At least in past years, they have. This season, the Warriors rank fifth in the NBA in fast break points per game, which might be acceptable for any other team out there. But compared to the fact that the Warriors have led the league in fast break points per game every year since Steve Kerr took over, fifth in the league means there is room to improve.
NBA.com also measures PACE, or a team’s possessions per game, which can be an indicator of how fast a team gets up and down the floor. While the Warriors usually pride themselves on being one of the fastest-paced teams out there, they currently stand 18th in the league at 100.85 possessions per game. But the pace of teams throughout the league has gotten quicker compared to previous years, which has resulted in the scoring explosion this season. The Warriors will need to pick it up a little bit to keep pace.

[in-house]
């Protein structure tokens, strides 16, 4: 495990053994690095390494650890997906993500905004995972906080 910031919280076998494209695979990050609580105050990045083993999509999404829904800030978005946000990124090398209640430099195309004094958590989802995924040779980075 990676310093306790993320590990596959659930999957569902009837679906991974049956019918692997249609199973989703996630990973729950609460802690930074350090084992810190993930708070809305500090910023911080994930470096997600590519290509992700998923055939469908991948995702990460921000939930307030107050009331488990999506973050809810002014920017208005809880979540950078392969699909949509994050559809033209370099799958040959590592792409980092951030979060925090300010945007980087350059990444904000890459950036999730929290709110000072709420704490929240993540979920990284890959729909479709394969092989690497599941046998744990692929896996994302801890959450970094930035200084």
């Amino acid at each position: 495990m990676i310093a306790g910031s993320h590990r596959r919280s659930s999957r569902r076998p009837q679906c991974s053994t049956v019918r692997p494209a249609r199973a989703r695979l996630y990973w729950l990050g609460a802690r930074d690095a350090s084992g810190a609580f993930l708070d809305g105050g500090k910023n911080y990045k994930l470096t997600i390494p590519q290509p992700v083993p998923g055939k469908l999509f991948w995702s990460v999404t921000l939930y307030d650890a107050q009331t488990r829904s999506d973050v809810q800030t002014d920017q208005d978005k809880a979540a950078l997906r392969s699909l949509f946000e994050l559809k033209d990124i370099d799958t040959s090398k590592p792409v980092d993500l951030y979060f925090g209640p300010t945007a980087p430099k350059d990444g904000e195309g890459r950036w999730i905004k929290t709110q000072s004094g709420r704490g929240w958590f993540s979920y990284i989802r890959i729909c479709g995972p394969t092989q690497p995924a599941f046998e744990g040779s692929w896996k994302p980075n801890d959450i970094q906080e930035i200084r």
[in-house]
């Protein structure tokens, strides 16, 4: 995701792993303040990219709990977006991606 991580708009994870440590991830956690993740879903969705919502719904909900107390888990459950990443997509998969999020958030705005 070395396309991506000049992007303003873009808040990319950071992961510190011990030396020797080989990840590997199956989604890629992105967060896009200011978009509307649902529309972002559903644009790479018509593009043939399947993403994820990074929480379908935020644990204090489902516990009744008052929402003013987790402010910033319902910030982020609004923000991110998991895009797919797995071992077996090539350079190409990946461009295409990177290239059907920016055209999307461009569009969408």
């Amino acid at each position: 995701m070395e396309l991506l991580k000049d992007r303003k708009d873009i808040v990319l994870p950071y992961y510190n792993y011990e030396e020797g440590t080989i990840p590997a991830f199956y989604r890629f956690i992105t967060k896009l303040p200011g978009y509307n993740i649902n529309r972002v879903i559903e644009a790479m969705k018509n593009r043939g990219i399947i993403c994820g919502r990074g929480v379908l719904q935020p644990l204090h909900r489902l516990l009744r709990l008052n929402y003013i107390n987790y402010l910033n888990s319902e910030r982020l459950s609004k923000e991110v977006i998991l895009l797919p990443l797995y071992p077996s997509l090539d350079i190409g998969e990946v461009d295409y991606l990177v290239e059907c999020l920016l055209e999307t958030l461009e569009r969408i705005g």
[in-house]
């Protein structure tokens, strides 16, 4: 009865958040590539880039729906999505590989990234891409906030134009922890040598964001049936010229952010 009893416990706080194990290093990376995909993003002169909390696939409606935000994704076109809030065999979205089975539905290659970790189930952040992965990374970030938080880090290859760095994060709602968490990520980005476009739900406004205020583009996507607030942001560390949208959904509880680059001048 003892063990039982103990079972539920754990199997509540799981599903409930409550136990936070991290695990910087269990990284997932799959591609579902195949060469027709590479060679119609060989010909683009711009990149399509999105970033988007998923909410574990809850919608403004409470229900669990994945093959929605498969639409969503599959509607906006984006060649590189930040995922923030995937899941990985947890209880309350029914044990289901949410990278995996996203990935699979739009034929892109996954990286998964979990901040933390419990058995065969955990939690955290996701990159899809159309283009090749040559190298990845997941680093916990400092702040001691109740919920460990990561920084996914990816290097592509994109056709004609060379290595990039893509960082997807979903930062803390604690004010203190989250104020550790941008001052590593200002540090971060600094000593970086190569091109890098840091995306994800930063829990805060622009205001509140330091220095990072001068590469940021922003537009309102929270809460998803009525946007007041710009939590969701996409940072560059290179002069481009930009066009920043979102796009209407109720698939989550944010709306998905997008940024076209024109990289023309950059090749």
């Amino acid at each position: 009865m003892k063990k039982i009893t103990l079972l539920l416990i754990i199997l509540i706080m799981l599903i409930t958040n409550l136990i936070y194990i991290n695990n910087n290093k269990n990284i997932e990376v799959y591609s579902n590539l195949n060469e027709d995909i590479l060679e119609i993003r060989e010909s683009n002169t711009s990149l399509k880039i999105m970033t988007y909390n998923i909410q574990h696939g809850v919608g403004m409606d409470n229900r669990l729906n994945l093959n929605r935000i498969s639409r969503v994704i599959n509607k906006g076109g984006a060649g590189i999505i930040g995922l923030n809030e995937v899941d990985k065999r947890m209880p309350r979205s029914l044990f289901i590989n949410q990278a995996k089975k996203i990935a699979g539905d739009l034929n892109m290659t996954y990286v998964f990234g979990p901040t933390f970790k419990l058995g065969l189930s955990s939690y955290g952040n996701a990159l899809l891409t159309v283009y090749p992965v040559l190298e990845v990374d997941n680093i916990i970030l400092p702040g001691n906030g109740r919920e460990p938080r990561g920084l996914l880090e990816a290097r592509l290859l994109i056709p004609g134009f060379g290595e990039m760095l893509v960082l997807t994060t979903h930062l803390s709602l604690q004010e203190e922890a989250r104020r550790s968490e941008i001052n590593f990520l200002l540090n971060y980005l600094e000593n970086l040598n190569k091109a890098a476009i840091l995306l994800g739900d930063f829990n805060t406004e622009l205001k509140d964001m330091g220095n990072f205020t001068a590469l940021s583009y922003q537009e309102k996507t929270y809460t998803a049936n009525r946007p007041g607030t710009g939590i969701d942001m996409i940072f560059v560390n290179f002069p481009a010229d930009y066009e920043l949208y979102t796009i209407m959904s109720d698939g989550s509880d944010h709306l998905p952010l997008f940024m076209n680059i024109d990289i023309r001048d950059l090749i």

1. Taking More Three’s
It’s no secret the Warriors are a three-point shooting team. They boast two of the best to ever do it in Steph Curry and Klay Thompson. However, this season, the Warriors have passed up an uncanny amount of three-point looks in favor of long mid-range shots. According to Anthony Slater, the Warriors have even attempted 110 less three’s than their opponent, as of December 1.
Warriors have now taken 110 fewer 3-point attempts compared to their opponents this season. https://t.co/fZ7MS18JuB
— Anthony Slater (@anthonyVslater) December 2, 2018
Their league ranks follow suit. The Warriors are 19th in the league in three-pointers attempted per game, which doesn’t sound like a team that counts the three-pointer as one of their strongest offensive threats. Whether it’s a coaching issue or whether the players just aren’t getting open looks is something the Warriors will have to get sorted out.